You are using an older browser version. Please use a supported version for the best MSN experience.

SXSW Film Review: ‘Win It All’

Variety logo Variety 3/12/2017 Andrew Barker
© Provided by Variety

For anyone who first encountered indie auteur Joe Swanberg in his nano-budget days of both literal and figurative onscreen onanism, the idea that his films might one day be almost too tidy in their clockwork plotting and crowdpleasing sweetness would have seemed absurd. Yet that’s precisely the trade-off offered by his latest, “Win It All,” which casts a never-better Jake Johnson as an endearingly hopeless small-time gambler who finds redemption at the worst possible time. Funny, warm, and broken-in in all the right ways, “Win It All” marries Swanberg’s loping, observational style with a plot that wouldn’t have been out of place in an old-school Warner Bros. melodrama, and ends up dealing a surprisingly strong hand.

Swanberg first began making overtures to audiences outside mumblecore’s closed feedback loop with “Drinking Buddies” and “All the Light in the Sky.” But it was with his first venture into episodic television, Netflix’s “Easy,” that he began to display real discipline, honing his signature obsessions into tight, well-harmonized vignettes. “Win It All” – which is also destined for Netflix next month – sees him push even further into the mainstream, and it’s impressive how well he’s found his footing.

The director’s three-time collaborator Johnson (who also co-scripted) delivers his most fully-realized character to date as Eddie, a quick-talking, down-on-his-luck Chicago poker player. Unlike so many cinematic gamblers, from Fast Eddie Felson to Michael Clayton, there’s absolutely nothing glamorous about Eddie’s compulsions; jabberjawing his way through scummy back alley card tables with his ratty sweatshirts and ancient flip-phone, he strikes a pretty pitiable figure. Yet like so many real-world gamblers, his original sin isn’t arrogance or venality, but rather a suicidally unfounded sense of optimism, and he remains as huggable as he is exasperating.

Stumbling home after an all-night losing streak, Eddie finds an imposing gangster named Michael (Jose Antonio Garcia) waiting in his living room. To Eddie’s surprise, Michael hasn’t come to collect, but rather to offer him a business proposition. He’s about to head away for a six-month prison bid, and he needs Eddie to stash a bag for him until he gets out. Eddie’s future reward for simply leaving the bag untouched in his closet: $10,000. It’s scarcely a few days before temptation gets the better of him and he unzips it. Down below a procession of increasingly ridiculous weapons, he finds a stash of cash. No points for guessing what he does with it.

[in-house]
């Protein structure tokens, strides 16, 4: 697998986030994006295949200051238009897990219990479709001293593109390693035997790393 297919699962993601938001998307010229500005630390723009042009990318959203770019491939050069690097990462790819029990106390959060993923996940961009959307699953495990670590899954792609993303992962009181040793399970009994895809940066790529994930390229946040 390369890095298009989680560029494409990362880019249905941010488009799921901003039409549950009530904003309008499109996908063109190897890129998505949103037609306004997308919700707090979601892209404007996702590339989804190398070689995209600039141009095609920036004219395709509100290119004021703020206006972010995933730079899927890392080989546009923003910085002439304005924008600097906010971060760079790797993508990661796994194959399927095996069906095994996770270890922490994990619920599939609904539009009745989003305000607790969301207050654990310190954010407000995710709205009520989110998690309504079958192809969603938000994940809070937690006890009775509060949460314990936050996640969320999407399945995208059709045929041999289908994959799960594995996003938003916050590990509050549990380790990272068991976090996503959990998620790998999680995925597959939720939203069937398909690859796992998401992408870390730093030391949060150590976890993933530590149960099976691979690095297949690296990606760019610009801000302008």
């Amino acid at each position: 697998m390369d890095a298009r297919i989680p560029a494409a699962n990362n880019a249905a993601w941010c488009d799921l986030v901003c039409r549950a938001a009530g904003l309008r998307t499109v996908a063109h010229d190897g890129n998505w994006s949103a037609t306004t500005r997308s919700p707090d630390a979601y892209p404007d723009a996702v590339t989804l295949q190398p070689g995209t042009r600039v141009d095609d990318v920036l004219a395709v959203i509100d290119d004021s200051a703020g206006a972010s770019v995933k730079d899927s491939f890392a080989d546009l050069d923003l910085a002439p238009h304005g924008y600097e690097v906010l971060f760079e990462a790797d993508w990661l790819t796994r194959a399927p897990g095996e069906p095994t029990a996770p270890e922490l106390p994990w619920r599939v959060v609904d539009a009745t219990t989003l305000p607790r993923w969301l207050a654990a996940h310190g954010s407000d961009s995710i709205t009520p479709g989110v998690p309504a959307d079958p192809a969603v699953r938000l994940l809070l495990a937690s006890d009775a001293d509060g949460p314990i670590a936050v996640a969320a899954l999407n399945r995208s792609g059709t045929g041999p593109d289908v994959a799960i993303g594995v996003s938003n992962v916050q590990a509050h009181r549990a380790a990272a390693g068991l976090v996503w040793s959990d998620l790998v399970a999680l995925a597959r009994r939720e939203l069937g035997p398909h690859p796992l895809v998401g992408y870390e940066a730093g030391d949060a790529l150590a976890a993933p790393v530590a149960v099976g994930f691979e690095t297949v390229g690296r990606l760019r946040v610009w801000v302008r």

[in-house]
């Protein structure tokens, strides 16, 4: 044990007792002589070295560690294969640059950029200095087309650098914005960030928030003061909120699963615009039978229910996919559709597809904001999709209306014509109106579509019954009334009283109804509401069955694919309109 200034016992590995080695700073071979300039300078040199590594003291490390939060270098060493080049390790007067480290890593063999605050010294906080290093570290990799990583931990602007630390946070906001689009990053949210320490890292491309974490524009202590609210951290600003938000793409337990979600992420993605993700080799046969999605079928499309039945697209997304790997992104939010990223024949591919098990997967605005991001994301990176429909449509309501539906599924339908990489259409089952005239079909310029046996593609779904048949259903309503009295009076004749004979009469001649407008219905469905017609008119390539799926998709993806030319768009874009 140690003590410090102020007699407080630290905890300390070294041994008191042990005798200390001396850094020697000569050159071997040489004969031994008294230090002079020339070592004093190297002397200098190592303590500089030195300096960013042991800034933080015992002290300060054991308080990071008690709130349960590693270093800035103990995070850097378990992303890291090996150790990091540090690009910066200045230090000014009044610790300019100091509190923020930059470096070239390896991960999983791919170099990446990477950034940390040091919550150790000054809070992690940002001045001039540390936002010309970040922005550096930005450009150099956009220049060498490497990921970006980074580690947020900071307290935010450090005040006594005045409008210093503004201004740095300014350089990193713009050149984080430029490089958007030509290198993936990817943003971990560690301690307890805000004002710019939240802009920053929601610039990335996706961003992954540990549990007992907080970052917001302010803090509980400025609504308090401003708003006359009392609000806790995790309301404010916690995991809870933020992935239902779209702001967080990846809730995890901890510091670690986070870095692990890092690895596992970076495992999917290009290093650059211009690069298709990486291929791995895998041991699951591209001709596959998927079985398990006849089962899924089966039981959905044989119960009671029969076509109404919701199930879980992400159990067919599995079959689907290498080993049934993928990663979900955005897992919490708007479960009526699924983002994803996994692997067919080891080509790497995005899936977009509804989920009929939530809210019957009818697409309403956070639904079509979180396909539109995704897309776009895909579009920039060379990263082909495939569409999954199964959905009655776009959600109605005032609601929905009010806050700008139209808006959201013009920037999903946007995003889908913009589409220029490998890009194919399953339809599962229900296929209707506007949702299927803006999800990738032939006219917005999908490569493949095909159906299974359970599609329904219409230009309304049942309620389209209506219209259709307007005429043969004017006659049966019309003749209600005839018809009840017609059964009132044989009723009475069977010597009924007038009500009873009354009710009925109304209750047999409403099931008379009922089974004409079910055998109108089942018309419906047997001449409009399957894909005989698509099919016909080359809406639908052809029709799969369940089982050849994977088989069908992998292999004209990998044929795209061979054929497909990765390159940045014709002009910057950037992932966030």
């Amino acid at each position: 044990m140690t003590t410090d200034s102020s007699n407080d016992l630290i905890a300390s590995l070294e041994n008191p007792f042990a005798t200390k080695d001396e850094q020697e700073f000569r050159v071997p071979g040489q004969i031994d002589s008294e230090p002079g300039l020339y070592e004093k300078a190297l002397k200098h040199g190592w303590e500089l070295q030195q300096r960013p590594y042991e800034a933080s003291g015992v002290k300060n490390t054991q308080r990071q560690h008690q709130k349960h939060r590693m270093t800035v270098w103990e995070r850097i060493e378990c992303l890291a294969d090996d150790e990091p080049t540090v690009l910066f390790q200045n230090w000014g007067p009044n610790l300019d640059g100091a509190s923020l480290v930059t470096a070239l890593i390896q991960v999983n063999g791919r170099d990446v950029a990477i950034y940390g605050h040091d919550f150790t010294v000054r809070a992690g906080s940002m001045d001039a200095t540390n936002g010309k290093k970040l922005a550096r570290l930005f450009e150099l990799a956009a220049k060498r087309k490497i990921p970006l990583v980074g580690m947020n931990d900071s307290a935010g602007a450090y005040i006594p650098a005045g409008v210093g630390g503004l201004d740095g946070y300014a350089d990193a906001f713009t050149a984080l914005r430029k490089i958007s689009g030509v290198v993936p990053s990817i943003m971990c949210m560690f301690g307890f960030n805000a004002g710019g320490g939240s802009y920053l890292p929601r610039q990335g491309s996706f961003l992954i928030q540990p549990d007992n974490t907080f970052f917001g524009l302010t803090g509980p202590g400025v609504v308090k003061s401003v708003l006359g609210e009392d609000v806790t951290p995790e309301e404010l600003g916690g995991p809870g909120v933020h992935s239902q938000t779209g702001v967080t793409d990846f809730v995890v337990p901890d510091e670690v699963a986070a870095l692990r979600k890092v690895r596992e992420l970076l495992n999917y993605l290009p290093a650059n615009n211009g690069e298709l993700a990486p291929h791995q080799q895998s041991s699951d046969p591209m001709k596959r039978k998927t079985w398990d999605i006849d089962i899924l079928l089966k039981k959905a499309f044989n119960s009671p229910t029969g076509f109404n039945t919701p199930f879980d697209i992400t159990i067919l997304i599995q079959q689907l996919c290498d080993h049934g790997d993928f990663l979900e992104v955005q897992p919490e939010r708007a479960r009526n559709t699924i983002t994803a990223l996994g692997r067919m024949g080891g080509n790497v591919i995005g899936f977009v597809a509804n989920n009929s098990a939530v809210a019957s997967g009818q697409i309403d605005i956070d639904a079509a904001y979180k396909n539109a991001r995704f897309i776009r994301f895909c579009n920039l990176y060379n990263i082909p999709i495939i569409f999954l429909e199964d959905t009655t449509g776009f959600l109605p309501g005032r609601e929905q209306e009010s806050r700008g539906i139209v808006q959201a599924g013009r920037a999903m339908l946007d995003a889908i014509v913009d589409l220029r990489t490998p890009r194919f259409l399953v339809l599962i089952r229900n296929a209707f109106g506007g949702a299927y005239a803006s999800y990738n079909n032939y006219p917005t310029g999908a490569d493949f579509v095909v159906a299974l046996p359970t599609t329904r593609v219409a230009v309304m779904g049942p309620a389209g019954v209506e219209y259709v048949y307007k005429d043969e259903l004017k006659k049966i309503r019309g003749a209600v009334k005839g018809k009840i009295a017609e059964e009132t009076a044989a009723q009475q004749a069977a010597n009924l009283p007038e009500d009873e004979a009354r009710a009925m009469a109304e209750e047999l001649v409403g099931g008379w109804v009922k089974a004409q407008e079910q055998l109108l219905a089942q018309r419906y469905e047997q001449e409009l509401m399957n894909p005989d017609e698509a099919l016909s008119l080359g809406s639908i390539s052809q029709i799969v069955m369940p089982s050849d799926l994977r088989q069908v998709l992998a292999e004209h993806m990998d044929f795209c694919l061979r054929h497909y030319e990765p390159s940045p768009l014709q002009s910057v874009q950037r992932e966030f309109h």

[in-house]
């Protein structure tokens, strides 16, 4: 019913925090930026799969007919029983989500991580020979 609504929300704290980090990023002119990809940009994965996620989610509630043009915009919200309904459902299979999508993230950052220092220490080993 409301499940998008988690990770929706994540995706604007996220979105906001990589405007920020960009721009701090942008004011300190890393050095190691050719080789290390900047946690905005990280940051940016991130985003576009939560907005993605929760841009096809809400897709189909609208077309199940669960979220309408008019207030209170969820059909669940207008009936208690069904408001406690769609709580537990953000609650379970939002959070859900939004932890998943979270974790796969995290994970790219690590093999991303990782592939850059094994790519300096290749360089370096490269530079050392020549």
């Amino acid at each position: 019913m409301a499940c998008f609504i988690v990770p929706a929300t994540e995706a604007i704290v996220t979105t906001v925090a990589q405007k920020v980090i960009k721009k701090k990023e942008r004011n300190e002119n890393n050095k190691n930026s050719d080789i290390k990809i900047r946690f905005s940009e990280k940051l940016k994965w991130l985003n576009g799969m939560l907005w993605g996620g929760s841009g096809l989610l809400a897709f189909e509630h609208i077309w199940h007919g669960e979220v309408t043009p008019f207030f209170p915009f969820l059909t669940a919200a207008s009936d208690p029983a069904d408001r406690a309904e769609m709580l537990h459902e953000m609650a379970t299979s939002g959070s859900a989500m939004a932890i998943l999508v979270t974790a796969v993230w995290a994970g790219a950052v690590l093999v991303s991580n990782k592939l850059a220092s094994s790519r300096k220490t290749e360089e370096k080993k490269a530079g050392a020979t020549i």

Eddie’s Gamblers Anonymous sponsor (Keegan-Michael Key) is incredulous when he learns of his plans. Why ruin a no-risk arrangement for big money when he’s inevitably going to lose it all at the tables? But Eddie finally hits a stretch of good luck, and meets a gorgeous Mexican nurse named Eva (Aislinn Derbez) while celebrating at the bar afterwards. His fortune is short-lived, however, and it isn’t long before he’s gotten himself deep into debt.

As soon as he hits rock bottom, a funny thing happens: Eddie discovers he actually likes earning an honest day’s pay. After begging for a job as a landscaper from his disapproving older brother (a winningly dyspeptic Joe Lo Truglio) Eddie starts socking away money. He goes on a series of breakfast dates with Eva, who begins to consider introducing him to her daughter. (“Seven years old?” Eddie marvels. “Wow, full kid.”) He goes bowling without even trying to “make things interesting.” Then he gets a surprise collect call from the local prison: Michael is getting out early.

Swanberg makes deft use of onscreen numbers to chart Eddie’s winnings and losses; he builds the film’s romance into a believable (and, unusually for this director, largely chaste) courtship; and he stages a climactic card game with a sure touch for pacing, tension, and steam-valve humor. But none of this would work without Johnson’s hapless charm at its center. You may not know any compulsive gamblers, but you’ve surely met his type before. You hate him, you love him, you’ve made excuses for him, and you’ve definitely loaned him money. Watching Johnson’s performance, you’ll start to nurture a small sliver of hope that he might some day even pay you back.

POPULAR ON VARIETY: Jeff Bridges revives ‘The Dude’ to honor John Goodman

AdChoices
AdChoices

More from Variety

AdChoices
image beaconimage beaconimage beacon